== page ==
This sailor, surfer, and CEO of nonprofit Sailors for the Sea spends his days teaching fellow mariners how to protect our waterways.

By Melissa Feldman
March 26, 2010
Photographer Leslie Richter

CL: One of your most successful projects is Clean Regattas, a voluntary certification program that encourages sailors to follow certain sustainability practices. How exactly does a regatta go green?

DP: Use nontoxic cleaning products. Cut down on plastic waste by using refillable bottles. Require that all boats carry bilge sponges and fueling spill pads in case of accidents. All of these actions reduce pollutants and can save money. We had more than 40 regattas participate in 2009, and our goal is to double that number this year.

CL: What can the everyday boater do to help?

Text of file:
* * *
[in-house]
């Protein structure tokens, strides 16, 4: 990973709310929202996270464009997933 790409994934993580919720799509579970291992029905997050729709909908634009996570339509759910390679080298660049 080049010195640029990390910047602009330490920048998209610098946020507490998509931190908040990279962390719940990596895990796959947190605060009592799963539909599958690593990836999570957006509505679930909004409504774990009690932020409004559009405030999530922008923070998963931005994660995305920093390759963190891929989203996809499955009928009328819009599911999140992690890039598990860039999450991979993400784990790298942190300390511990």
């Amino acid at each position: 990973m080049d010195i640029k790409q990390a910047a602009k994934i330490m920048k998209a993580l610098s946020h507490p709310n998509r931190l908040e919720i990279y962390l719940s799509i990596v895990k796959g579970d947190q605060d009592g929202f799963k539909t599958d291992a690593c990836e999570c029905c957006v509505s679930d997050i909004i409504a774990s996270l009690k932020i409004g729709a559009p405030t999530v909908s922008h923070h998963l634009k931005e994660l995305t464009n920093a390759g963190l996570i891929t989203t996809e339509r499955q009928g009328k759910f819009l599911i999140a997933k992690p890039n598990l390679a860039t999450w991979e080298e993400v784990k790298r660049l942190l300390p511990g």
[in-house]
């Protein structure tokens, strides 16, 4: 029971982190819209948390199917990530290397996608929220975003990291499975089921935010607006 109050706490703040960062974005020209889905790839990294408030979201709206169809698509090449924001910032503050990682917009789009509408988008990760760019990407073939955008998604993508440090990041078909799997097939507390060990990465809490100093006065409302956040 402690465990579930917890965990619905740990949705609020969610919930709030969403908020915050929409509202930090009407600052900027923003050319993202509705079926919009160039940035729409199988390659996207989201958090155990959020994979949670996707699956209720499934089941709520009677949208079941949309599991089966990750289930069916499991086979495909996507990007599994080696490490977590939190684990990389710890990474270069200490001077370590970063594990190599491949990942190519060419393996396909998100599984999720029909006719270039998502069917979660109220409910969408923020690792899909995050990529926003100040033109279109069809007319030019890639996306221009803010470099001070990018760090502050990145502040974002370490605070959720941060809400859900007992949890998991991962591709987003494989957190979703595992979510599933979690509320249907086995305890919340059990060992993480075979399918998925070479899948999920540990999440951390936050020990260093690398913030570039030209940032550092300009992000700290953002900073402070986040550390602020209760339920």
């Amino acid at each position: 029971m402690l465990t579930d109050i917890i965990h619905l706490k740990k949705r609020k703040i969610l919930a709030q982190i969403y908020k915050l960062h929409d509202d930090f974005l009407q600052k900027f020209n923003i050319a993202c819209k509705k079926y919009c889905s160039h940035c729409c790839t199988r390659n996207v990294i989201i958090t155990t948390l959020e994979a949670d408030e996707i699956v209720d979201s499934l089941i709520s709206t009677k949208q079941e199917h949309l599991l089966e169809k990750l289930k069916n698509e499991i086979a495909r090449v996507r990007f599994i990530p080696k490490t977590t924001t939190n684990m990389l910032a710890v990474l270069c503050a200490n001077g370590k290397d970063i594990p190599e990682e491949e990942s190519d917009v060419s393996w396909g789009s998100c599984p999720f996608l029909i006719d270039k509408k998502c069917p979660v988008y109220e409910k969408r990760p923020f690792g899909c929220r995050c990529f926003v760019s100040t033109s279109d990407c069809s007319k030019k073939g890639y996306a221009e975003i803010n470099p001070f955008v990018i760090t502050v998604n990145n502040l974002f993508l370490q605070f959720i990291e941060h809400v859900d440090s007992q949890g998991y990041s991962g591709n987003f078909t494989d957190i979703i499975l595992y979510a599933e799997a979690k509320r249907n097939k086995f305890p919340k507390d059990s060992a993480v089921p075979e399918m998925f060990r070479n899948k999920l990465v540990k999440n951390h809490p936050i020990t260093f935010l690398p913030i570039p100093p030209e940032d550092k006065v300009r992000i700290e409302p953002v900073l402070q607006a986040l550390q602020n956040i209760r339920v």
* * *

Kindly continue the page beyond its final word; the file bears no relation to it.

DP: Store oil-absorbing pads on your boat to make sure spills never reach the water. (A single quart of oil can create an oil slick on the water's surface as big as three football fields.) Clean fish only at approved stations. Use nontoxic bottom paints, which keep organisms from sticking to the boat's exterior without poisoning them. People are always surprised by how easy it is to adjust their daily activities.

CL: Sure, it might seem easy, but it still takes work. Why's it worth the extra effort?

DP: All seamen have a special love for the ocean, and that means taking care of it. Marine life is affected in ways most people don't realize. Untreated garbage, for example, breeds bacteria that deplete the water's oxygen level.

CL: All-time-favorite sailing expedition?

DP: In 2000, my girlfriend, Kim, and I raced together at the Cork Race Week in Ireland. I hid an engagement ring in my sail bag and proposed to her while hiking outside Kenmare. We've been sailing together -- and happily married—ever since.

CL: You also surf, swim, and paddleboard. Why this passion for watersports?

DP: They let me ride the two powers of nature—wind and water—that I've spent my adult life working to keep clean.